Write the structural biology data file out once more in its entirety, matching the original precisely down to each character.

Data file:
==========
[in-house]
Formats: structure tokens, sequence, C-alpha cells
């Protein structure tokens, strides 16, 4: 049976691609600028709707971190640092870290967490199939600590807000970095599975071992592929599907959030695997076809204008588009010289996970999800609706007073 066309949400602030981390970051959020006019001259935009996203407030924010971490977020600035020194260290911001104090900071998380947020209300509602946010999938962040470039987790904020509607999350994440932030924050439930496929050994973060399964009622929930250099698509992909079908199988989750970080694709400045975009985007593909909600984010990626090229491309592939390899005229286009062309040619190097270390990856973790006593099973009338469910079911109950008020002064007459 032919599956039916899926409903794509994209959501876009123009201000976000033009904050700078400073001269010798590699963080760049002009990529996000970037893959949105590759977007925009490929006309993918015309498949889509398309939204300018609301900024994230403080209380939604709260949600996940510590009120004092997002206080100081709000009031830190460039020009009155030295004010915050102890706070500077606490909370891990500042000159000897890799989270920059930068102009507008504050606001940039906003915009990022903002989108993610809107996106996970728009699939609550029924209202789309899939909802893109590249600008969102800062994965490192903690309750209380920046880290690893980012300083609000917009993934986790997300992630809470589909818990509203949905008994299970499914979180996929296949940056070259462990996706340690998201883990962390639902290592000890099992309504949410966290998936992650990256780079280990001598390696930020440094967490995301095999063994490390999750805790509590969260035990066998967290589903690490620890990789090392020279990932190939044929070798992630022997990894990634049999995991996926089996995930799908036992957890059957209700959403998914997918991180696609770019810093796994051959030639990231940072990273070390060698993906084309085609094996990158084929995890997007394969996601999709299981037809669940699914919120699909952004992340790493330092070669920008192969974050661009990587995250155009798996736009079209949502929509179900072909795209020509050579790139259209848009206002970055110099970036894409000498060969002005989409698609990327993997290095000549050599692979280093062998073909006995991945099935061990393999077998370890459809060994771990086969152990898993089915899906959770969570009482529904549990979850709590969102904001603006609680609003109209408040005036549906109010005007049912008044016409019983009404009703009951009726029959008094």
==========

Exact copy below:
[in-house]
Formats: structure tokens, sequence, C-alpha cells
């Protein structure tokens, strides 16, 4: 049976691609600028709707971190640092870290967490199939600590807000970095599975071992592929599907959030695997076809204008588009010289996970999800609706007073 066309949400602030981390970051959020006019001259935009996203407030924010971490977020600035020194260290911001104090900071998380947020209300509602946010999938962040470039987790904020509607999350994440932030924050439930496929050994973060399964009622929930250099698509992909079908199988989750970080694709400045975009985007593909909600984010990626090229491309592939390899005229286009062309040619190097270390990856973790006593099973009338469910079911109950008020002064007459 032919599956039916899926409903794509994209959501876009123009201000976000033009904050700078400073001269010798590699963080760049002009990529996000970037893959949105590759977007925009490929006309993918015309498949889509398309939204300018609301900024994230403080209380939604709260949600996940510590009120004092997002206080100081709000009031830190460039020009009155030295004010915050102890706070500077606490909370891990500042000159000897890799989270920059930068102009507008504050606001940039906003915009990022903002989108993610809107996106996970728009699939609550029924209202789309899939909802893109590249600008969102800062994965490192903690309750209380920046880290690893980012300083609000917009993934986790997300992630809470589909818990509203949905008994299970499914979180996929296949940056070259462990996706340690998201883990962390639902290592000890099992309504949410966290998936992650990256780079280990001598390696930020440094967490995301095999063994490390999750805790509590969260035990066998967290589903690490620890990789090392020279990932190939044929070798992630022997990894990634049999995991996926089996995930799908036992957890059957209700959403998914997918991180696609770019810093796994051959030639990231940072990273070390060698993906084309085609094996990158084929995890997007394969996601999709299981037809669940699914919120699909952004992340790493330092070669920008192969974050661009990587995250155009798996736009079209949502929509179900072909795209020509050579790139259209848009206002970055110099970036894409000498060969002005989409698609990327993997290095000549050599692979280093062998073909006995991945099935061990393999077998370890459809060994771990086969152990898993089915899906959770969570009482529904549990979850709590969102904001603006609680609003109209408040005036549906109010005007049912008044016409019983009404009703009951009726029959008094």